This paper reports a comparison of South African household inflation expectations and inflation credibility
surveys undertaken in 2006 and 2008. It tests for possible feed-through between inflation credibility and
inflation expectations. It supplements earlier research that focused only on the 2006 survey results. The
comparison shows that inflation expectations differed between different income groups in both 2006 and
2008. Inflation credibility differed between male and female respondents, but this difference did not feed
through to inflation expectations.
More periodic survey data will be required for developing final conclusions on the possibility of feedthrough
effects. To this end the structure of credibility surveys should be reconsidered, as a large
percentage of respondents indicated that they ‘don’t know’ whether the historic rate of inflation is an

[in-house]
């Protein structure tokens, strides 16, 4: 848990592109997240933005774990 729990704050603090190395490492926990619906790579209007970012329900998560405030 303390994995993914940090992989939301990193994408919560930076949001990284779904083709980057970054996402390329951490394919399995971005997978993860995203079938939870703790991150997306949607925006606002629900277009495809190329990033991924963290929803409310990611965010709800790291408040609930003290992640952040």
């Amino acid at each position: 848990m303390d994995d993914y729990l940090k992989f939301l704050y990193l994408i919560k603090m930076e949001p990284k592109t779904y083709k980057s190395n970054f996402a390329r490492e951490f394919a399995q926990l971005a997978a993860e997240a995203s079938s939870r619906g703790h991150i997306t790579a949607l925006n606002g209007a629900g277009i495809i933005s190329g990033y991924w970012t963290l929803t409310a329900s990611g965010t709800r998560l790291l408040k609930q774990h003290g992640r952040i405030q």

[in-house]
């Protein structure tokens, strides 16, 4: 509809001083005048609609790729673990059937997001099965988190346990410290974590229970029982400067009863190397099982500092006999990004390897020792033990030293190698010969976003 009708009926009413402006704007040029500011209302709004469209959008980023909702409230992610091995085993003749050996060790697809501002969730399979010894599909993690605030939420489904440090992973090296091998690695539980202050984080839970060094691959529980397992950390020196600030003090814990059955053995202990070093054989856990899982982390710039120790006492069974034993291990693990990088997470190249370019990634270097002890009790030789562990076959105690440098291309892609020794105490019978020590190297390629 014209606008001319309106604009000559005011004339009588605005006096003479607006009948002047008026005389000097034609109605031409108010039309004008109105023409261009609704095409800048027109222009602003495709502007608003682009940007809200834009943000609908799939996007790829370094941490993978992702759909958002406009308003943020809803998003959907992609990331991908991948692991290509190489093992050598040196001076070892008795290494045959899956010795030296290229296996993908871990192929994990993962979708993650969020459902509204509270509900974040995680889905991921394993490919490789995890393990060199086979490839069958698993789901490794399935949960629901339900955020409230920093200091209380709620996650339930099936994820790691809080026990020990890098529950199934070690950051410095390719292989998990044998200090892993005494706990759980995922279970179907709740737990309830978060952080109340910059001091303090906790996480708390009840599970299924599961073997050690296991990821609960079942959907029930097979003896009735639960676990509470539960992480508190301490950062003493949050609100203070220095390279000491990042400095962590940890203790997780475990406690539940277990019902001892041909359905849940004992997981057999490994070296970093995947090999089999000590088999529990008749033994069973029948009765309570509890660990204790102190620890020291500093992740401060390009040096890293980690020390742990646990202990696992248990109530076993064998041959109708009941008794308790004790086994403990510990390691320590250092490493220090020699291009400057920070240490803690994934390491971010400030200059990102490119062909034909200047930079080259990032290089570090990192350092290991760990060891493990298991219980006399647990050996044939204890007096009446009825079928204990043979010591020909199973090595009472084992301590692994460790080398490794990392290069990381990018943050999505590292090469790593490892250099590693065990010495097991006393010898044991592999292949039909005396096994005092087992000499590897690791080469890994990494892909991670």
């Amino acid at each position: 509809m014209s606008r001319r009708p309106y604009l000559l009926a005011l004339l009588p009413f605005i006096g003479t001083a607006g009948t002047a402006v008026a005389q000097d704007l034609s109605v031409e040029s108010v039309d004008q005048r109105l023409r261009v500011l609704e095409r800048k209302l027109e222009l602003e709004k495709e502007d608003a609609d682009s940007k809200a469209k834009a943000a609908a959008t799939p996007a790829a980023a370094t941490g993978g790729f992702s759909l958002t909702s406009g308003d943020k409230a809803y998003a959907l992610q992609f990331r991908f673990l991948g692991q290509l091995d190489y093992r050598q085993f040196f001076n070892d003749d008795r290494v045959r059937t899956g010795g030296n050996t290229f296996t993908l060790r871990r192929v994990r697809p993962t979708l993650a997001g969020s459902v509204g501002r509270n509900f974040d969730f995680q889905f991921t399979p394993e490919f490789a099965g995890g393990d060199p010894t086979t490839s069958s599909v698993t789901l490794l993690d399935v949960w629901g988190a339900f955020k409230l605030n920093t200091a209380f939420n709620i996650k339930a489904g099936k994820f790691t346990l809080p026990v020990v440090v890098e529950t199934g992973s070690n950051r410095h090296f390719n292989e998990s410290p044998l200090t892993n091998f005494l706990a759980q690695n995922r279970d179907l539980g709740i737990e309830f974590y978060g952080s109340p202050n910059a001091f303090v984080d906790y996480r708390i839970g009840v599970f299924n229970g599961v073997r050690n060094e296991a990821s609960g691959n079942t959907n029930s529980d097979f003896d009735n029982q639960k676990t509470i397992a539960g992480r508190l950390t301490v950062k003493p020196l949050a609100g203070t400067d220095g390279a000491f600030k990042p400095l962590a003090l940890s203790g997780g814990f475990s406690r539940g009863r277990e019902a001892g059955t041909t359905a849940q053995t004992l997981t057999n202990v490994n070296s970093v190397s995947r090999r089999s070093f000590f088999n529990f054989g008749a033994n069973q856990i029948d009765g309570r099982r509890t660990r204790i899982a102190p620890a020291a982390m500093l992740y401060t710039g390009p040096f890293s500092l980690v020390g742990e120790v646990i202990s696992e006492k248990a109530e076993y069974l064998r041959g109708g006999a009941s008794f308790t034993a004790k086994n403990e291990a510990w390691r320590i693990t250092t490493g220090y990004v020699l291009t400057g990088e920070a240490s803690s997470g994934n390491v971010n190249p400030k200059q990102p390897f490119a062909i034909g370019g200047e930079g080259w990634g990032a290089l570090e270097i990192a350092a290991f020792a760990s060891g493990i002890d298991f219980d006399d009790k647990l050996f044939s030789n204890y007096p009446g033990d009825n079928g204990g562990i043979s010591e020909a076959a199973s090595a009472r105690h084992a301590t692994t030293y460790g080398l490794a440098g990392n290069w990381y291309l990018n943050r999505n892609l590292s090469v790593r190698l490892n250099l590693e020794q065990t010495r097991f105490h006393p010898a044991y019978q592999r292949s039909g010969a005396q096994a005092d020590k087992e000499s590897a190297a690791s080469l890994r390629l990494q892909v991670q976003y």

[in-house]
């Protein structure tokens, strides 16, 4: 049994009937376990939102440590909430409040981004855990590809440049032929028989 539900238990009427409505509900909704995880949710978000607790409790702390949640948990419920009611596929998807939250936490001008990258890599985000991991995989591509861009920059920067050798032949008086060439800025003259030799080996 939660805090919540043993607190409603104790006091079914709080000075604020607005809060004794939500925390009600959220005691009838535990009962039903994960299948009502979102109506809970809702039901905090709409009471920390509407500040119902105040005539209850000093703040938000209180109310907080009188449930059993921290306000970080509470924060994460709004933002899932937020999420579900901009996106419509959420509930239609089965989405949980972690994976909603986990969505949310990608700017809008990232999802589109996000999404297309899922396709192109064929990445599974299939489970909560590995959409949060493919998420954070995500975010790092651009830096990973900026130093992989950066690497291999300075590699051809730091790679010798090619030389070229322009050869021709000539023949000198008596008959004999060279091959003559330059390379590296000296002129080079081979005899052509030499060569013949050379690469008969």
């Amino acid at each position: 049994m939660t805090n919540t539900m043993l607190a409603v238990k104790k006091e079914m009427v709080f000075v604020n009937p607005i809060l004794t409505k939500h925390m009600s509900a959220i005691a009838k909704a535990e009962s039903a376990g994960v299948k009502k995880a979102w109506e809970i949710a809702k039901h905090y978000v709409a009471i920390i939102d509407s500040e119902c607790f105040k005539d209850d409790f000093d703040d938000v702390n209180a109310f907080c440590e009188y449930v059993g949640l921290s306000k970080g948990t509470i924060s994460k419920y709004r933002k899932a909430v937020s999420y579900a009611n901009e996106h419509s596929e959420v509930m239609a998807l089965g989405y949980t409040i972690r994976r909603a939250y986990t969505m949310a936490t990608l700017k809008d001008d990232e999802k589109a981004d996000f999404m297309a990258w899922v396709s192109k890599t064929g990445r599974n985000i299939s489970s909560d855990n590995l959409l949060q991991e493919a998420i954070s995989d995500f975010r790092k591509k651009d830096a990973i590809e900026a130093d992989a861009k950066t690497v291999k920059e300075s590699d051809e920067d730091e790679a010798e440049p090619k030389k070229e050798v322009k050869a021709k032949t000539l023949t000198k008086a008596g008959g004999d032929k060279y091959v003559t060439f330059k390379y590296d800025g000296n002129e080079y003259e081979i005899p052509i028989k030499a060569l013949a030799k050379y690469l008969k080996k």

accurate indication of price increases.
Rossouw, Jannie(University of Pretoria, 2008-08-15)
Please note: This degree was awarded by the University of Kwazulu-Natal. Permission was granted to archive it in this database for teaching purposes.This study reports the development and use of an original methodology to ...
This article proposes a Bayesian regression model for nonlinear zero-inflated longitudinal count data that models the median count as an alternative to the mean count. The nonlinear model generalizes a recently introduced ...
Count data with structural zeros are common in public health applications. There are considerable researches focusing on zero-inflated models such as zero-inflated Poisson (ZIP) and zero-inflated Negative Binomial (ZINB) ...